The traditions of men, part 1

I received this question in a comment: “You often refer to incorrect traditions that you see members following. Can you give me a few specifics?”
This is a potentially sensitive question and I want to answer it with care.  Before doing so, however, I want to clarify some initial matters:  First, I sustain the church’s leaders and I do not challenge their right to preside, make decisions, direct the affairs of the church, control tithing and call leadership.  I “fall in line” behind them and do not question their right to lead.  Second, I have a testimony of The Church of Jesus Christ of Latter-day Saints and of President Monson as the only one authorized to exercise all the keys within the church.  Third, I do not think that observations about the church, even if they are critical of it, are proof that someone is misled, under Satan’s influence, or on the road to apostasy.  In fact, there are many active Latter-day Saints who have concerns, but who are content to remain active, faithful and supportive members of the church.  Concerns are not the same thing as rebellion or rejection.  Fourth, I do not either expect or advocate any changes being made.  When or if changes are made they will happen as a result of someone else’s actions, more than likely someone who would be in a position of authority within the church.  I am not such a person.  

Also, I want to be clear that I may personally make a value judgment about what has changed and mourn the loss, but another person may look at the same events and say they are good, developmental and preferred to what was there before.  So these are MY opinions, and not necessarily the view you should adopt as your own view.  You will have to decide such things for yourself.  That having been clarified, here are some of the things which have changed dramatically and are the product of accepted tradition now, but were entirely innovative when they happened.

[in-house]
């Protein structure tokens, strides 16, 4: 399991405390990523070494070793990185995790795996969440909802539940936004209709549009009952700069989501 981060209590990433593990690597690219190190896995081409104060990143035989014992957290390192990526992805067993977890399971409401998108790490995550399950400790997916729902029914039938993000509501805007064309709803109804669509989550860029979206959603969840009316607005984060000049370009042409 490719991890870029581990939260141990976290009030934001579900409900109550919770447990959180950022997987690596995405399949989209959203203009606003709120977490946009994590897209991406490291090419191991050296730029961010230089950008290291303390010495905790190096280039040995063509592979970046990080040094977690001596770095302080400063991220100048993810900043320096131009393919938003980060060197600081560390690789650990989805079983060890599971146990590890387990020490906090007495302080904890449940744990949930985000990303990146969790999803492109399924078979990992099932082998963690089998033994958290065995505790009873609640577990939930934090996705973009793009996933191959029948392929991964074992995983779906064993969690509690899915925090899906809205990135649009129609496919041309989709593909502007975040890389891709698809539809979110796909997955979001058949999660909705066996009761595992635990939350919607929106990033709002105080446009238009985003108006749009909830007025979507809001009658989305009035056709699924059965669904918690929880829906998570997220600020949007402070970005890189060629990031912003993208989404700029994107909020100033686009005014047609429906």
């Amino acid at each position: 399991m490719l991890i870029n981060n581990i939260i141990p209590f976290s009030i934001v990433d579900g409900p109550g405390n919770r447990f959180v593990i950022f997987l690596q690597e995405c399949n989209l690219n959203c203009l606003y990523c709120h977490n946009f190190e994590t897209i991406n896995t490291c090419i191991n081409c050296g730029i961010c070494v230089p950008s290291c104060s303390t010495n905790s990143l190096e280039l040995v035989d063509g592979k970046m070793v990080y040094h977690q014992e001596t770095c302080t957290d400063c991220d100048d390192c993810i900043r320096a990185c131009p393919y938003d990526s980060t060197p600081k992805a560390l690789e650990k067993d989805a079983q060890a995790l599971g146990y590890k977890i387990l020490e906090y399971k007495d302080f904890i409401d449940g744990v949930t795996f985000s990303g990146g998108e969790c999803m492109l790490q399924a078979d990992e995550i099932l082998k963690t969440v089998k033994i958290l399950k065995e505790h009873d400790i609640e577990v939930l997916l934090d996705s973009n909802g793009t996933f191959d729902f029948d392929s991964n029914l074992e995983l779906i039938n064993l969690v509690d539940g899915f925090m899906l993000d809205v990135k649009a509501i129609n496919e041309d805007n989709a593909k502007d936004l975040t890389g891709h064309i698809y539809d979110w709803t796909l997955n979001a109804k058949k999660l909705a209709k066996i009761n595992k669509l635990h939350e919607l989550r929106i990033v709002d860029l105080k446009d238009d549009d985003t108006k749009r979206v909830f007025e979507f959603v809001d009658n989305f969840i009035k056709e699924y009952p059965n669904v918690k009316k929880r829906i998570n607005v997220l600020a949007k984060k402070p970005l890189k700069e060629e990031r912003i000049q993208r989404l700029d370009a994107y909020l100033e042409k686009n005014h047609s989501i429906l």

The discarding of the Presiding Patriarch of The Church of Jesus Christ of Latter-day Saints.  There is no scriptural authority for this change and there was nothing in the original order which suggested that a change would be made.  Now the current state of things is equivocal.  We actually have still a Presiding Patriarch who is still living.  He is emeritus.  Whether the church intends to terminate the office upon his death is unclear.  If they do, that will be an innovation and (in my personal opinion) unfortunate.
The alteration of the Presiding High Priest’s status from “President” to “Prophet.”  From the time of Joseph Smith until 1955 the term “Prophet” was used exclusively to refer to Joseph Smith.  It was changed in 1955 to apply to the living President, David O. McKay.  Before then no living man was ever referred to as “Prophet” within the church, other than Joseph Smith.  When the word “Prophet” was used after Joseph’s death, it was understood the term meant Joseph Smith.